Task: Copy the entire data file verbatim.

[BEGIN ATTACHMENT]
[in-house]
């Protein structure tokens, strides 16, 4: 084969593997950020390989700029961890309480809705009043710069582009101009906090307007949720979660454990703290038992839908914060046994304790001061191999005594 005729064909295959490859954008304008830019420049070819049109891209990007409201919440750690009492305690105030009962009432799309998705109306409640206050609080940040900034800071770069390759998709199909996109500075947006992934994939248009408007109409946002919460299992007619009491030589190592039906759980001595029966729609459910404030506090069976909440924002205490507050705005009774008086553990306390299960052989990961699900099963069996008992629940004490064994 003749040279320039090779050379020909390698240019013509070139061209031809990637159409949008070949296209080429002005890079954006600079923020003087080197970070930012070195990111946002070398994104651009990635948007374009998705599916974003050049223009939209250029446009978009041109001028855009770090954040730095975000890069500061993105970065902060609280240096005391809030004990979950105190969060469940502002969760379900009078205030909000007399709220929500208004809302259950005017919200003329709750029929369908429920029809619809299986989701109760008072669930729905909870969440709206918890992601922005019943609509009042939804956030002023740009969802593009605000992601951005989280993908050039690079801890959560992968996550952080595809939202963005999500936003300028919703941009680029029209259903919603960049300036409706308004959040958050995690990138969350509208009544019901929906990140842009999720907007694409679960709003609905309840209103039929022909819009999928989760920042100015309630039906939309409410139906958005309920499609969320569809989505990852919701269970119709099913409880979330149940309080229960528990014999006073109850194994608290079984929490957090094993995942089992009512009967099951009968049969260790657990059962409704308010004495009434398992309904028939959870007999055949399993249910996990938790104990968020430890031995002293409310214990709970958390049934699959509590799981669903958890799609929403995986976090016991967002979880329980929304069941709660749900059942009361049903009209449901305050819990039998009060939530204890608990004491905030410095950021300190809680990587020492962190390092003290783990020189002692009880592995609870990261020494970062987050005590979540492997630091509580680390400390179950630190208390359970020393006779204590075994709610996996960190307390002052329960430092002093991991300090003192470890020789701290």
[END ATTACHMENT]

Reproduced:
[in-house]
């Protein structure tokens, strides 16, 4: 084969593997950020390989700029961890309480809705009043710069582009101009906090307007949720979660454990703290038992839908914060046994304790001061191999005594 005729064909295959490859954008304008830019420049070819049109891209990007409201919440750690009492305690105030009962009432799309998705109306409640206050609080940040900034800071770069390759998709199909996109500075947006992934994939248009408007109409946002919460299992007619009491030589190592039906759980001595029966729609459910404030506090069976909440924002205490507050705005009774008086553990306390299960052989990961699900099963069996008992629940004490064994 003749040279320039090779050379020909390698240019013509070139061209031809990637159409949008070949296209080429002005890079954006600079923020003087080197970070930012070195990111946002070398994104651009990635948007374009998705599916974003050049223009939209250029446009978009041109001028855009770090954040730095975000890069500061993105970065902060609280240096005391809030004990979950105190969060469940502002969760379900009078205030909000007399709220929500208004809302259950005017919200003329709750029929369908429920029809619809299986989701109760008072669930729905909870969440709206918890992601922005019943609509009042939804956030002023740009969802593009605000992601951005989280993908050039690079801890959560992968996550952080595809939202963005999500936003300028919703941009680029029209259903919603960049300036409706308004959040958050995690990138969350509208009544019901929906990140842009999720907007694409679960709003609905309840209103039929022909819009999928989760920042100015309630039906939309409410139906958005309920499609969320569809989505990852919701269970119709099913409880979330149940309080229960528990014999006073109850194994608290079984929490957090094993995942089992009512009967099951009968049969260790657990059962409704308010004495009434398992309904028939959870007999055949399993249910996990938790104990968020430890031995002293409310214990709970958390049934699959509590799981669903958890799609929403995986976090016991967002979880329980929304069941709660749900059942009361049903009209449901305050819990039998009060939530204890608990004491905030410095950021300190809680990587020492962190390092003290783990020189002692009880592995609870990261020494970062987050005590979540492997630091509580680390400390179950630190208390359970020393006779204590075994709610996996960190307390002052329960430092002093991991300090003192470890020789701290």